Get SF Weekly Newsletters

Monday, September 10, 2012

Femmepire Records: Interview with Kelly

Posted By on Mon, Sep 10, 2012 at 9:30 AM

click to enlarge Kelly
  • Kelly

Femmepire Records is a new series of interviews with queer people of the femme(inine) persuasion. In the queer community, femmes often get lost or subsumed or ignored because femininity connotes straightness, unlike more masculine or androgynous presentations of gender, which are typically read as queer. Being femme doesn't necessarily mean "lesbian." Femmes are diverse, and can be gay, bisexual, lesbian, trans, genderqueer, and so on, though, of course, not all feminine-appearing people identify as femme.

Femmepire Records is about busting myths and stereotypes and talk that says femmes are hiding behind straight privilege. It's about community and about being seen, not just for dating and sex purposes, but I'd be lying if I said that wasn't partially what prompted my rage frustration renewed interest in this topic. What it's not about, is pitting people against each other or making any kind of definitive statements about femme-ness. It's about bettering the dialogue and each other's understandings of gender, sex, and identity. It's about gaydar, how we survive, and how we find each other, which is still incredibly difficult, even in the big glitter meccas like San Francisco.

So without further ado, here's Kelly.

In a few words, define femme.

To me, femme is about fucking with femininity. Femme is taking the things that mainstream or dominant culture deems feminine and playing with them, being tongue-in-cheek feminine. Femme is about playing with the appearance, attitude, desire, and behavior that mainstream society ascribes to the genuine or ideal woman.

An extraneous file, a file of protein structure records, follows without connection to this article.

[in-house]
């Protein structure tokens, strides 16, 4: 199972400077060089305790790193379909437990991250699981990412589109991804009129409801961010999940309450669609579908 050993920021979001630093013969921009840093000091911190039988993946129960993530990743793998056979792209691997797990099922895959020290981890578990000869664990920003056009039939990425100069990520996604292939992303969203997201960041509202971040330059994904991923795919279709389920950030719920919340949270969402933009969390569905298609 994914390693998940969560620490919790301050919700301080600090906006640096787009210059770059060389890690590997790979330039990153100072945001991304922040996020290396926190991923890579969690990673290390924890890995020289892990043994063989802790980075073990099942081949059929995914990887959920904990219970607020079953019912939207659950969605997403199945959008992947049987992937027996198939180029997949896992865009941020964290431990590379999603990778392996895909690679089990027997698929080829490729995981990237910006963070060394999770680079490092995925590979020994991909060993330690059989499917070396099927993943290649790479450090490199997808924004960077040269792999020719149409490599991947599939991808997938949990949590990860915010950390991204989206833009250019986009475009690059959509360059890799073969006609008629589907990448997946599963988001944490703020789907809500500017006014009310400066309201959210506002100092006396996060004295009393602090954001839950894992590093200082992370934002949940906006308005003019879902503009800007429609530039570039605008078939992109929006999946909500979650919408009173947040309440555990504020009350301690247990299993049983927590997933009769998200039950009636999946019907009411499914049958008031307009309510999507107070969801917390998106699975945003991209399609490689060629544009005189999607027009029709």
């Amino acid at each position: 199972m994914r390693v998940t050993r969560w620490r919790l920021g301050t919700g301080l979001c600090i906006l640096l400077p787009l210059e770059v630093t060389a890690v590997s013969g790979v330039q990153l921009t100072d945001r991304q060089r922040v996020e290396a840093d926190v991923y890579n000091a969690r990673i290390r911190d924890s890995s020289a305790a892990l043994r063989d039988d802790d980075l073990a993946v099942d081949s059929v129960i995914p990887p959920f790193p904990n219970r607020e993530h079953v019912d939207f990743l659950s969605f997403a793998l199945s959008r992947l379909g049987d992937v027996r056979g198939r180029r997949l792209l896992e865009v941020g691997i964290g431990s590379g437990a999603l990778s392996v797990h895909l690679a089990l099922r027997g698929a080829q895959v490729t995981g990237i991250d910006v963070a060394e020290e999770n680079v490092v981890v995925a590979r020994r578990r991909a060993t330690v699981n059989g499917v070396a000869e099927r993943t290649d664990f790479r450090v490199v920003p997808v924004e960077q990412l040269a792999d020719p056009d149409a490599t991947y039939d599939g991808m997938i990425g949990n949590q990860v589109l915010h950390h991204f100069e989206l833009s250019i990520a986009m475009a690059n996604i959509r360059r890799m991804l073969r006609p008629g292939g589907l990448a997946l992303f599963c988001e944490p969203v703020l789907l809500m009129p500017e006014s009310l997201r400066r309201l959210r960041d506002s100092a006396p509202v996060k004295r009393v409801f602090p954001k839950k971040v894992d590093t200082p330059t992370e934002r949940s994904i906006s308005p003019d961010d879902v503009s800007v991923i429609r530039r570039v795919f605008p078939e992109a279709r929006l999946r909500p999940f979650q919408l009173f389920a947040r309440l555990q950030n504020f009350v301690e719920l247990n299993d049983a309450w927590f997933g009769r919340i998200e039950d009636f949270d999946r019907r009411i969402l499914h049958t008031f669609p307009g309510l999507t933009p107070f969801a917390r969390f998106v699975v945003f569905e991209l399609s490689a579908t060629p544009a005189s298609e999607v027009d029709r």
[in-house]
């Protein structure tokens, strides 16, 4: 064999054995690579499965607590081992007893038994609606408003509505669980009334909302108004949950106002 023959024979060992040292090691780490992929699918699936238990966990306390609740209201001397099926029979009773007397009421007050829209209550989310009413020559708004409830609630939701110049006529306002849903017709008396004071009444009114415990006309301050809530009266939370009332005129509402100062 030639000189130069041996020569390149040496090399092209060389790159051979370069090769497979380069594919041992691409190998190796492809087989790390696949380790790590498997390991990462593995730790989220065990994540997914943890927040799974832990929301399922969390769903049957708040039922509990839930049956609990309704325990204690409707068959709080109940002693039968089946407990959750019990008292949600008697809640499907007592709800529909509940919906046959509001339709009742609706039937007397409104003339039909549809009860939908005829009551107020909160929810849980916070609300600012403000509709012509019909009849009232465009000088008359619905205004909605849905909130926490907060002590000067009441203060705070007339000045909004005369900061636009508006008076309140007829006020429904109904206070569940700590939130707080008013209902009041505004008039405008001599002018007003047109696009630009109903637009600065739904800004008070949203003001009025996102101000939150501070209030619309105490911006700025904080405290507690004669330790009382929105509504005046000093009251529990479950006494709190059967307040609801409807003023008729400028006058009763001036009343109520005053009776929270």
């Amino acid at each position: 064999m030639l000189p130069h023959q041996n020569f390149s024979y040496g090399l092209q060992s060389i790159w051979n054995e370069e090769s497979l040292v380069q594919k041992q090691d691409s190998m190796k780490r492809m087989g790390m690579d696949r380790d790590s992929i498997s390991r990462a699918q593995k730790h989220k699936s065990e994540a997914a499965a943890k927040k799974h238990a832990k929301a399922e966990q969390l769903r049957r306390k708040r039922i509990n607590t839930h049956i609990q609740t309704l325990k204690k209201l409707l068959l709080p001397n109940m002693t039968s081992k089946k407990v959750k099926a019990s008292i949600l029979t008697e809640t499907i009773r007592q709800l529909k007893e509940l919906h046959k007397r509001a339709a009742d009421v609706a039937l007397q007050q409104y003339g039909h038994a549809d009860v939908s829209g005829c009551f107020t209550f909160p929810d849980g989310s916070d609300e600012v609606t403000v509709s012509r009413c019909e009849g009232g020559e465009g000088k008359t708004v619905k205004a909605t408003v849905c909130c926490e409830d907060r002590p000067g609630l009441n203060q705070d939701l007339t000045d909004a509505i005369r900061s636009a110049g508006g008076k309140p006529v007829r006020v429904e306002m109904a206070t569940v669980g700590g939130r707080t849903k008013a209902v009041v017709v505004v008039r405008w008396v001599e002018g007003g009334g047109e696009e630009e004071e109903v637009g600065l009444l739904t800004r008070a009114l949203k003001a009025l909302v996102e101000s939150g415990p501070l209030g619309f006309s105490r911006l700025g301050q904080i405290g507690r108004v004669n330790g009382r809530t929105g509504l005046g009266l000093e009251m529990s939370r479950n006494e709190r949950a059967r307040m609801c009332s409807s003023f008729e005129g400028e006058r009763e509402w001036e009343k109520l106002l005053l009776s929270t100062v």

Do you identify as femme? Why?

I do identify as femme. I'm not high femme. (High femme is a lot girlier in dress and appearance than I am.) I like things that are feminine like dresses, heels, makeup, long hair, etc., and I like experimenting with those elements. I like to cook and host parties and make things.

Regardless of your previous answer, do other people identify you as femme? How do you feel about that?

I don't necessarily think they would. I'm pretty femme in my professional life. But whether my skirts and my makeup translates into what other people identify me as, I don't know. There's a fine line between performing something in a queered way and being perceived as the genuine artifact. (I could get Butlerian here and say all gender is performative, but some performances are more clearly queered than others.) I don't necessarily mind this. Sometimes being femme feels fairly subversive, like I'm undercover in the straight world and no one realizes that I'm trying to fuck with them.

Do you feel like you have to try harder to be read or seen as queer? If so, how do you deal with that?

I used to worry about this when I was younger. I really wanted to look like a queer woman because all the lesbians I knew thought that I was just another straight girl. But now I don't really bother.

How does your gender affect your sexuality, if at all?